Concept of Knight Hood
The knights portrayed in The Song of Roland and Froissart’s Chronicles are both utilized as military assets but to varying degrees - Concept of Knight Hood introduction. In The Song of Roland, the knights of opposing France and Spain are specifically tied in military and religious aspects, whether they embrace pagan or Christian beliefs. The most honorable knights serve nt only as warriors but as a king’s most trusted ally. For instance, the most honorable knights of King Charles are apart of the Twelve Peers, which serve as his council. The knights of both countries are heroic, sharing common mannerisms and honor for each other on the battlefield (Medieval Chivalry). In a sense, all knights of The Song of Roland are apart of an international brotherhood.
Furthermore, the knights of France and Spain have common respect for each other, displaying awe in their enemy’s heroics. Throughout the battles, his pagan enemies repeatedly admire Roland the Count’s strength and courage. The result is evidence of how personal the fighting is between these enemies. Several pagan knights yearn to defeat and kill Roland in order to receive high honors and admiration by King Marsilion and fellow countrymen. Although the battles in The Song of Roland describe how violently the knights slay their enemies, the mutually shared mannerisms and respect remain the same. A pagan knight displays one brief example of deviant behavior, which disgracefully breaks the knight code and is scorned by Roland:
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Now Roland feels: someone taking his sword!
Opened his eyes and had one word for him:
“I don’t know you, you aren’t one of ours”;
……..…”You nobody! How could you dare
Lay hands on me – rightly or wrongly: how?
Who’ll hear of this and not call you a fool?”
In comparison, the role of knights in Froissart’s Chronicles is different. In the era of battles waged between England and France, the knights’ role declined from medieval chivalry to mere courtiers. The code of conduct regresses from powerful and courageous heroes to persons in service to the government. This is the result of the integration of new military practices, such as archers and the hiring of mercenaries. In return, knights primarily became warriors of the past. Although knights still fought in battles, countries during the Hundred Year War began to obtain standing armies rather than relying on knights for military purposes.
The knights’ role was further degraded when the commoners of England rebelled against the King’s officers. In The Song of Roland, knights were regarded as respectful Lords and defenders, although this was not evident of the knights in Froissart’s Chronicles. The people of England grew distasteful of the noblemen’s greed and therefore began to assemble to take action. The knight in the following passage submitted to the demands of the rebelling commoners: “And in their going they beat down and robbed houses of advocates and procurers of the king’s court and of the archbishop, and had mercy of none. And when they were come to Rochester, they had there good cheer; for the people of that town tarried for them, for they were of the same sect, and then they went to the castle there and took the knight that had the rule thereof, he was called sir John Newton, and they said to him: ‘Sir, it behoveth you to go with us and you shall be our sovereign captain and to do that we will have you” (66).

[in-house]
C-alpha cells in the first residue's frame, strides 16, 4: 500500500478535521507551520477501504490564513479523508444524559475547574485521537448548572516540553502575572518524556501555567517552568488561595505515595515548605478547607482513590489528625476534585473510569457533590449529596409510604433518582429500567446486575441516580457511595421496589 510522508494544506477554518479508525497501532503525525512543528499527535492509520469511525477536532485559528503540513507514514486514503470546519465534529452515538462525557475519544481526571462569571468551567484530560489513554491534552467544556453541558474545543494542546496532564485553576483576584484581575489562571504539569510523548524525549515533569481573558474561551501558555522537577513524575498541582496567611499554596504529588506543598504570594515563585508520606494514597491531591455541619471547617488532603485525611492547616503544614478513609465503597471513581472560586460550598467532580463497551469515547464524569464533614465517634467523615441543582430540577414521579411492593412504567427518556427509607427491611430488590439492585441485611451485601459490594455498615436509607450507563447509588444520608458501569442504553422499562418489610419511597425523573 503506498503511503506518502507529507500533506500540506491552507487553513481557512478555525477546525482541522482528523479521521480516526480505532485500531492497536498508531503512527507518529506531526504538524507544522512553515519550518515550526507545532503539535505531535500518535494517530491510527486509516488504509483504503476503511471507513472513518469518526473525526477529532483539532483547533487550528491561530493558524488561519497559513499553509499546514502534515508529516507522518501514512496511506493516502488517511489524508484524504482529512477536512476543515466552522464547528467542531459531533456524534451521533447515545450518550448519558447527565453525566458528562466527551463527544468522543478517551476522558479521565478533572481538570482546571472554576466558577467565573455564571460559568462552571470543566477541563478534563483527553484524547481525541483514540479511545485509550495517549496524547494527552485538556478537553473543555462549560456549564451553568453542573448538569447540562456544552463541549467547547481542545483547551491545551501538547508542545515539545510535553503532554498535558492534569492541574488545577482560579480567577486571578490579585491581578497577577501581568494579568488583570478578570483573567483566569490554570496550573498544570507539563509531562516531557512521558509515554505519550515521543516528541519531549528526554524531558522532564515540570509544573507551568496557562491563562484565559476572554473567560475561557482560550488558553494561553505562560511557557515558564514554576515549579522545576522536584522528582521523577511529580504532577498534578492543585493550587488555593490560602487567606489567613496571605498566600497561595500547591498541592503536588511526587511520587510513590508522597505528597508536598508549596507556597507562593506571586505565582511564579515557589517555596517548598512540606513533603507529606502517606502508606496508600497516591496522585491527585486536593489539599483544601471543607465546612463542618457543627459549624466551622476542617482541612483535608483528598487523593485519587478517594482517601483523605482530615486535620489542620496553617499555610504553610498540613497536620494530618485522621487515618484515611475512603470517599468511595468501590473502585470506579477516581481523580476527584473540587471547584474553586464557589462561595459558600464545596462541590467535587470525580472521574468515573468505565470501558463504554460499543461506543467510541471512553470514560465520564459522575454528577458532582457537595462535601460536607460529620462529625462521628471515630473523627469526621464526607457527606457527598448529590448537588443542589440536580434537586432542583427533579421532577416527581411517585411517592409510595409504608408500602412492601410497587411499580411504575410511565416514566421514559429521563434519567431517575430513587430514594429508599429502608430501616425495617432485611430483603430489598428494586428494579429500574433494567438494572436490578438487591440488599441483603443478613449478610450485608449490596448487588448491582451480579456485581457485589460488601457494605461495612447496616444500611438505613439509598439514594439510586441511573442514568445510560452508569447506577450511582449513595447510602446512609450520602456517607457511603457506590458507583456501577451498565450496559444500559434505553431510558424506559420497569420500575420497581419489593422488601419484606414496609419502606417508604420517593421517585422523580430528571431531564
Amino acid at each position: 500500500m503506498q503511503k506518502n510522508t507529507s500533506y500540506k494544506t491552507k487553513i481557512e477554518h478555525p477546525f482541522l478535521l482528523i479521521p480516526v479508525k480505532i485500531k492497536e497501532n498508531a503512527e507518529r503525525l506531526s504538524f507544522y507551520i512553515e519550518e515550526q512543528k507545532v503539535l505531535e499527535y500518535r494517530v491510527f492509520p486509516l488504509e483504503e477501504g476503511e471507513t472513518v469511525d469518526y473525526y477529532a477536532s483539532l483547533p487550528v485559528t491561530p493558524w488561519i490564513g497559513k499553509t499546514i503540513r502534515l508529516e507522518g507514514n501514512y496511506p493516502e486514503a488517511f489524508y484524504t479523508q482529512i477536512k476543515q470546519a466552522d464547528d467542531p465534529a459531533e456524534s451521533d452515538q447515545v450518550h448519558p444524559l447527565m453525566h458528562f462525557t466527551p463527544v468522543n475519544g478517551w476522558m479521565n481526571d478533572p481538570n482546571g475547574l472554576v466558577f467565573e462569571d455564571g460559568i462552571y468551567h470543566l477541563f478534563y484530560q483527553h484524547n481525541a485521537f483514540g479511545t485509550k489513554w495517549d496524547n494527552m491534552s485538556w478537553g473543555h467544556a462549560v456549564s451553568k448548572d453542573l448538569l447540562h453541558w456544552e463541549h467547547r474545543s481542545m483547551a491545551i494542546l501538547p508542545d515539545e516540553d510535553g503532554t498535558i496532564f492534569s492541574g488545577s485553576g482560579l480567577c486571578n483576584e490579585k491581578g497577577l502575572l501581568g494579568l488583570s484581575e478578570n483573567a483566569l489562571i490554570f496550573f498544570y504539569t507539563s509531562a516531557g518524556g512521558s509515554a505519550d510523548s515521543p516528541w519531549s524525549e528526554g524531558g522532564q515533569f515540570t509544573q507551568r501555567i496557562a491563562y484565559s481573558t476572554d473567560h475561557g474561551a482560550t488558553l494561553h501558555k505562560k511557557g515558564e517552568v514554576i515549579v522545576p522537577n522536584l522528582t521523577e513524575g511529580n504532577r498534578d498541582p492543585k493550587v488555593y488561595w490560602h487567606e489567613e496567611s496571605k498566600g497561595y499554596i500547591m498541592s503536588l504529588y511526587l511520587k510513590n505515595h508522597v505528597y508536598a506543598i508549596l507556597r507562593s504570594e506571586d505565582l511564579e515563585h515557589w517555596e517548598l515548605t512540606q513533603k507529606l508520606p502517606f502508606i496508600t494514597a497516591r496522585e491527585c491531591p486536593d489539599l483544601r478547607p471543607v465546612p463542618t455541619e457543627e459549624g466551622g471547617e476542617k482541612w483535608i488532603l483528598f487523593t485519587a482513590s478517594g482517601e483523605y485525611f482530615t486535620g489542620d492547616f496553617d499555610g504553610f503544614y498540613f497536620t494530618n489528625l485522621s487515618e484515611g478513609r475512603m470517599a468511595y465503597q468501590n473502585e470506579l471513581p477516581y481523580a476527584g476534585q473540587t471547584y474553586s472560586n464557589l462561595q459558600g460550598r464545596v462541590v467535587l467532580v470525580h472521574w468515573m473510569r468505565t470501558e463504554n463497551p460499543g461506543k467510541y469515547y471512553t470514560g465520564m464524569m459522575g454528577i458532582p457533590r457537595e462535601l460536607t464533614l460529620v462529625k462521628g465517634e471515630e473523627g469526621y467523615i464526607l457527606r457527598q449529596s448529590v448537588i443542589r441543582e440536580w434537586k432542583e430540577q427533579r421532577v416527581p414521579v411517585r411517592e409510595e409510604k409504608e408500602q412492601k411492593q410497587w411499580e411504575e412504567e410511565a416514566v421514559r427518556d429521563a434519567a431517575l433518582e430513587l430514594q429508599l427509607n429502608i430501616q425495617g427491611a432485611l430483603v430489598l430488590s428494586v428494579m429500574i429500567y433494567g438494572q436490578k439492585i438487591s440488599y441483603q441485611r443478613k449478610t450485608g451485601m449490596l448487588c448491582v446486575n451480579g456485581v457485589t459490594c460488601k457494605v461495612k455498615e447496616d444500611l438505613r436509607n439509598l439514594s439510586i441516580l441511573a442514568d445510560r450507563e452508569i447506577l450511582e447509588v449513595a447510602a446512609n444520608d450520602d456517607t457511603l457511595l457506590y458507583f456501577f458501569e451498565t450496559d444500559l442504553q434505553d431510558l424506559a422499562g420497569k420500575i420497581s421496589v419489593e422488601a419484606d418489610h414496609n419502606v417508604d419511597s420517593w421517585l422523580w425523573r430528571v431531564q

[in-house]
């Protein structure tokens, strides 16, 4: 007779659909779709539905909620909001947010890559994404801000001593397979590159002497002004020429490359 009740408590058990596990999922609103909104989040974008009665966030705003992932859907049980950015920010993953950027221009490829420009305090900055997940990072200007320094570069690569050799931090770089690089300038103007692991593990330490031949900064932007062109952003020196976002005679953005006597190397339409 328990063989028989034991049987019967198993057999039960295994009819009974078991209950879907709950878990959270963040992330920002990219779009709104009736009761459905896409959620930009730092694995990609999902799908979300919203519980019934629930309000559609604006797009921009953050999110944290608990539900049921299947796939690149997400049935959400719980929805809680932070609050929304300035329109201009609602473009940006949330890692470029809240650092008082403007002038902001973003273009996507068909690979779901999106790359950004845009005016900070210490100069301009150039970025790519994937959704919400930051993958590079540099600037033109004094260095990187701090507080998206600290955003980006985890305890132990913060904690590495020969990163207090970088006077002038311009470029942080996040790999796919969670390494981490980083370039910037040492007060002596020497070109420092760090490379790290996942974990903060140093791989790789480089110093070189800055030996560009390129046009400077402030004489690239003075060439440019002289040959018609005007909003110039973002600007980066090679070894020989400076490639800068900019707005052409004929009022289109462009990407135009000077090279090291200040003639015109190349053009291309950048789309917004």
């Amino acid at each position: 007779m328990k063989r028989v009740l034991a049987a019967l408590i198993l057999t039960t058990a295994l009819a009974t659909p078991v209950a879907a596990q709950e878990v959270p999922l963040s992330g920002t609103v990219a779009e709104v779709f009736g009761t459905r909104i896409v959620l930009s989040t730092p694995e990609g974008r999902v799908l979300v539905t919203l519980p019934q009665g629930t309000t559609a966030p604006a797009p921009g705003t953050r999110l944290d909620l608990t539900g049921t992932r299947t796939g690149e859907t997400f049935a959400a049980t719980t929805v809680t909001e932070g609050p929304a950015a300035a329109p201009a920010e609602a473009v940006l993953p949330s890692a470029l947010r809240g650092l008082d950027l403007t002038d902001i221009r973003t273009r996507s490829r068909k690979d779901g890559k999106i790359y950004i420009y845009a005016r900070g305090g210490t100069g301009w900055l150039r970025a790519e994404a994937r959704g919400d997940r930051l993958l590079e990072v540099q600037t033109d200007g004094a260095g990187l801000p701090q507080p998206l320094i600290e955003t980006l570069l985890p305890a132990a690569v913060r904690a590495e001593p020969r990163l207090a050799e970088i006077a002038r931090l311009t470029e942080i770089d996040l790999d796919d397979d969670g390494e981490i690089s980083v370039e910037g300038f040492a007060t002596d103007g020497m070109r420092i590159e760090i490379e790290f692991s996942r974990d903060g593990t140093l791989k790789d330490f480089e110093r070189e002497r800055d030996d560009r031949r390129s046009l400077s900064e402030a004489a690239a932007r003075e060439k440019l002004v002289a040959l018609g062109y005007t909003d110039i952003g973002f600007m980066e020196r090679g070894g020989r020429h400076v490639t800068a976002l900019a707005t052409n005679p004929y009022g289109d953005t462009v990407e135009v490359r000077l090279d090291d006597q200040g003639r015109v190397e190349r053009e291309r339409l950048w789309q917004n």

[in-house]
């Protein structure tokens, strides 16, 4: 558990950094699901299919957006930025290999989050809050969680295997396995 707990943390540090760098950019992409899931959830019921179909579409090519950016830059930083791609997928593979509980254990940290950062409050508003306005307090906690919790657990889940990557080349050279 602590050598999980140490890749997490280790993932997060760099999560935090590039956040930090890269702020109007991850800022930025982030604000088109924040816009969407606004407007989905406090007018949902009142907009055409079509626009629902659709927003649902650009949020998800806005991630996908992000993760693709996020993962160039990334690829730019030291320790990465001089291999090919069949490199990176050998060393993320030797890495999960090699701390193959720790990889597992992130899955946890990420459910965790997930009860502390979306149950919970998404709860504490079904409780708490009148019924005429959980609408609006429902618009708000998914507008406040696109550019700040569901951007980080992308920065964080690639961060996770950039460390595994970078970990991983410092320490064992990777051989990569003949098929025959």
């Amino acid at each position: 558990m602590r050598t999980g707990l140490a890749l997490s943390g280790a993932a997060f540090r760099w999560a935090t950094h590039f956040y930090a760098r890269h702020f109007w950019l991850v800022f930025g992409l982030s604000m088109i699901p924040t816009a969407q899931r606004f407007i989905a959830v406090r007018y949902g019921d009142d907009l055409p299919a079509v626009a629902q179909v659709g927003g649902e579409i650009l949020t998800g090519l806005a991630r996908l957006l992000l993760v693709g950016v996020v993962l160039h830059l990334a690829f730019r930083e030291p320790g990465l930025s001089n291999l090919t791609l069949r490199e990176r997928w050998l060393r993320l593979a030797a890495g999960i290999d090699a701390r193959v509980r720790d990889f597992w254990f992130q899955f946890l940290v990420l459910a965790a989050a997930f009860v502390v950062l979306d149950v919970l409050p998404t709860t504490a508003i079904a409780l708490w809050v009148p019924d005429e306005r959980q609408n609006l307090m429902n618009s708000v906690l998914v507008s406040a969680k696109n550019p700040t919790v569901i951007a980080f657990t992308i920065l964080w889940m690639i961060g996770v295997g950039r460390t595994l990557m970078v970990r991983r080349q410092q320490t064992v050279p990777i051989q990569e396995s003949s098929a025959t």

The time between The Song of Roland and Froissart’s Chronicles illustrates not only the degeneration of the role of knights, but also the change in warfare. Knights such as Roland and Malpramis were equipped with horses, lances, mail, shields, and swords. They were the primary sources of weaponry used. Divisions were created for larger armies but once fighting ensued, battles were scattered and barbaric. In The Song of Roland, it is a characteristic of opposing, heroic knights to battle one another.
The concept of warfare during Froissart’s Chronicles changes significantly. Archers present a powerful force in battles in which their artillery is able to disable the bulk of the opposing knights on horseback. Furthermore the popular, important, and heroic aspect of the knight is omitted and the focus of the battles is directed towards the seized townspeople and the poor class.
It is evident that the changing times have impacted the role of the knight. Warfare grew more complex with improved weaponry, such as the crossbow, which could disable enemies from a distance. Central government grew more organized and civil than it was in the Medieval Ages. In addition, religion became more moderate than during the times of the Crusades when knighthood was at its peak. Knighthood still remained a honorable status, but to a much lesser extent militarily.
Froissart, Jean. “The Chronicles of Froissart.” 1994. University of Virginia Library. Electronic Text Center. 16 Mar. 2009
Goldin, Frederick. The Song of Roland. 1st ed. W.W. Norton & Company, Inc, 1978.